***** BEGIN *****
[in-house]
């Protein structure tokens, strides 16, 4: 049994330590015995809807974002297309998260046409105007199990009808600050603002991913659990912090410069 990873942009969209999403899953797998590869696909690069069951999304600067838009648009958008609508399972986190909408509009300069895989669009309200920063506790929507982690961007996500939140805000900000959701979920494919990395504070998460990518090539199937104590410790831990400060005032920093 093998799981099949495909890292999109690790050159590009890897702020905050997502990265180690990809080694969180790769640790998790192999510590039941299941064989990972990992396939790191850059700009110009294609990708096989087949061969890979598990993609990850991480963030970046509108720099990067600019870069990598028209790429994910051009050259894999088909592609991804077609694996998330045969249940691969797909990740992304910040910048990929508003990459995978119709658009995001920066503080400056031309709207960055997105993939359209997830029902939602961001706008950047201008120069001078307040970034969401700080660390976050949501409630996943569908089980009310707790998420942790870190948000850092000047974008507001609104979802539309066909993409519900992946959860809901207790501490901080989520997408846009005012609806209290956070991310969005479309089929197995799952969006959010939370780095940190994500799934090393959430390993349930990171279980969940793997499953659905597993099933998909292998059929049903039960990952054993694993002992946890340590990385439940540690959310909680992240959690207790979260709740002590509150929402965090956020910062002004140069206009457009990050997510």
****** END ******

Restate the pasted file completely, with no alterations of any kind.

[in-house]
């Protein structure tokens, strides 16, 4: 049994330590015995809807974002297309998260046409105007199990009808600050603002991913659990912090410069 990873942009969209999403899953797998590869696909690069069951999304600067838009648009958008609508399972986190909408509009300069895989669009309200920063506790929507982690961007996500939140805000900000959701979920494919990395504070998460990518090539199937104590410790831990400060005032920093 093998799981099949495909890292999109690790050159590009890897702020905050997502990265180690990809080694969180790769640790998790192999510590039941299941064989990972990992396939790191850059700009110009294609990708096989087949061969890979598990993609990850991480963030970046509108720099990067600019870069990598028209790429994910051009050259894999088909592609991804077609694996998330045969249940691969797909990740992304910040910048990929508003990459995978119709658009995001920066503080400056031309709207960055997105993939359209997830029902939602961001706008950047201008120069001078307040970034969401700080660390976050949501409630996943569908089980009310707790998420942790870190948000850092000047974008507001609104979802539309066909993409519900992946959860809901207790501490901080989520997408846009005012609806209290956070991310969005479309089929197995799952969006959010939370780095940190994500799934090393959430390993349930990171279980969940793997499953659905597993099933998909292998059929049903039960990952054993694993002992946890340590990385439940540690959310909680992240959690207790979260709740002590509150929402965090956020910062002004140069206009457009990050997510």